New journal: BIONOMINA (International Journal of Biological Nomenclature and Terminology)

(International Journal of Biological Nomenclature and Terminology)
Should we write Hexapoda or Insecta, Testudines or Chelonii, systematics or taxonomy,
character or attribute, monophyletic or holophyletic, rank or category? What is the origin
and meaning of the terms gene, induction, species, hybrid, hybridogenesis, klepton,
relacter, fitness, exaptation, natural selection, genetic pollution, holism, teleology?
Science does not consist only in “facts” and data, but also in theories, hypotheses and
concepts. An unambiguous and efficient communication between scientists, and between
them and society as a whole, requires the use of well defined terms, understood in the
same way by all. Many scientific errors, debates and polemics take their roots in
misunderstandings that result from the use of a vague
terminology or in an approximate or erroneous
nomenclature. In this domain, “common sense” is rarely
a good guide, as was aptly stressed by Bertrand Russell
in 1953:
“No one wants to alter the language of common sense,
any more than we wish to give up talking of the sun
rising and setting. But astronomers find a different
language better, and I contend that a different language
is better in philosophy. (...) I conclude that common
sense, whether correct or incorrect in the use of words,
does not know in the least what words are. I wish I could
believe that this conclusion would render it speechless.”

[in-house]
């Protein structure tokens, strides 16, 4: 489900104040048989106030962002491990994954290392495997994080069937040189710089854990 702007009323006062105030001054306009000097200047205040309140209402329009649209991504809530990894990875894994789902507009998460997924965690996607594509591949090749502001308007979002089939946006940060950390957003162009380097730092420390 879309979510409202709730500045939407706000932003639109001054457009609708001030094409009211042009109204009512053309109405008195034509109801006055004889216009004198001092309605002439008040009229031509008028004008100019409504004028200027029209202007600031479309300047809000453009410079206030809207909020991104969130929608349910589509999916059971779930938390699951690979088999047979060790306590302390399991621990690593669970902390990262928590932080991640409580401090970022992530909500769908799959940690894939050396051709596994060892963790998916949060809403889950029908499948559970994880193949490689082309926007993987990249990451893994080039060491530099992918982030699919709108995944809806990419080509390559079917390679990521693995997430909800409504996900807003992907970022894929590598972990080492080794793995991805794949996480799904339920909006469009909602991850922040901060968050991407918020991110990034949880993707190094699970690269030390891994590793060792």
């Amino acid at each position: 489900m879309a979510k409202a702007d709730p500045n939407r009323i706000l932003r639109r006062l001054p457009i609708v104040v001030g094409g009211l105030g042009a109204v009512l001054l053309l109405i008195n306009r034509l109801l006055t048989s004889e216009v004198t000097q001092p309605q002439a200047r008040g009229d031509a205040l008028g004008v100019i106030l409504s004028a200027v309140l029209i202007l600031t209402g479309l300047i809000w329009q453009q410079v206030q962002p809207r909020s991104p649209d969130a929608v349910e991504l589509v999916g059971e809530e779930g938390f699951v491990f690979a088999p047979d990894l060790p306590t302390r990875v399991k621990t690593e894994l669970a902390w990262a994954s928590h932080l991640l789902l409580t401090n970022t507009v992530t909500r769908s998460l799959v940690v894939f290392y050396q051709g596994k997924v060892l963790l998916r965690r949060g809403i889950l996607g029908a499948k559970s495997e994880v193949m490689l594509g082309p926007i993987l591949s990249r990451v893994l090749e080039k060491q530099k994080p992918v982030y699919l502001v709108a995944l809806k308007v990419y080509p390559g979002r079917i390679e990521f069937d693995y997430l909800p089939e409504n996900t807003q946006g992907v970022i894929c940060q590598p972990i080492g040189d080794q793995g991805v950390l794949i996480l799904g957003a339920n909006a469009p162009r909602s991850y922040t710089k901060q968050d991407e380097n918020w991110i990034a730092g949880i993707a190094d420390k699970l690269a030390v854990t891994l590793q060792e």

So far, no journal in the world was devoted specifically
to the questions posed by scientific language,
particularly in the domain of biology. This will be the
purpose of Bionomina, published, simultaneously online
and in paper version, in New Zealand by Magnolia Press (publisher of Zootaxa, Phytotaxa,
Zoosymposia and Molluscan Research). This journal will deal with all questions related to
the “language of biology” in a transversal and pluridisciplinary approach, touching biology,
epistemology, linguistics, translation, history of sciences, sociology and philosophy. The
journal can be accessed by the link: .

Editorial Board
Chief Editor: Alain DUBOIS (Paris, France).
Deputy Editor: Alessandro MINELLI (Padova, Italy).
Managing Editor: Zhi-Qiang ZHANG (Auckland, New Zealand).
Other members of the Editorial Board: Erna AESCHT (Linz, Austria); Richard BATEMAN (Richmond, UK); Brent
BERLIN (Athens, USA); Yann BERTRAND (Huddinge, Sweden); Olivier BÉTHOUX (Black Mountain, Australia);
Roger BOUR (Paris, France); Ingo BRIGANDT (Edmonton, Canada);
Michel CHAUVET (Montpellier, France); Frédéric CHÉROT (Gembloux,
Belgium); Benoît DAYRAT (Merced, USA); Mark EPSTEIN (Ewing,
USA); Philippe GRANDCOLAS (Paris, France); Werner GREUTER
(Berlin, Germany); Thierry HOQUET (Nanterre, France); Julio Mario
HOYOS (Bogota, Columbia); Nikita KLUGE (Saint-Petersburg,
Russia); Michel LAURIN (Paris, France); Valéry MALÉCOT (Angers,
France); Rolf RUTISHAUSER (Zürich, Switzerland); Gerhard SCHOLTZ
(Berlin, Germany); Marc VAN REGENMORTEL (Strasbourg, France);
Lars VOGT (Bonn, Germany); ZHONG Shengxian (Chengdu, China)

Contents of volume 1 (December 2010)
Alain Dubois. – Bionomina, a forum for the discussion of
nomenclatural and terminological issues in biology.
Jens H. Kuhn & Victoria Wahl-Jensen. – Being obsessivecompulsive
about terminology and nomenclature is not a vice,
but a virtue.
Nikita Julievich Kluge. – Circumscriptional names of higher taxa in Hexapoda.
Roger Bour. – Constant Duméril’s Zoologie Analytique was published in 1805.
Thiery Hoquet. – Why terms matter to biological theories: the term “origin” as used by Darwin.
Contents of volume 2 (January 2011)
Alain Dubois. – The International Code of Zoological Nomenclature must be drastically improved before it
is too late.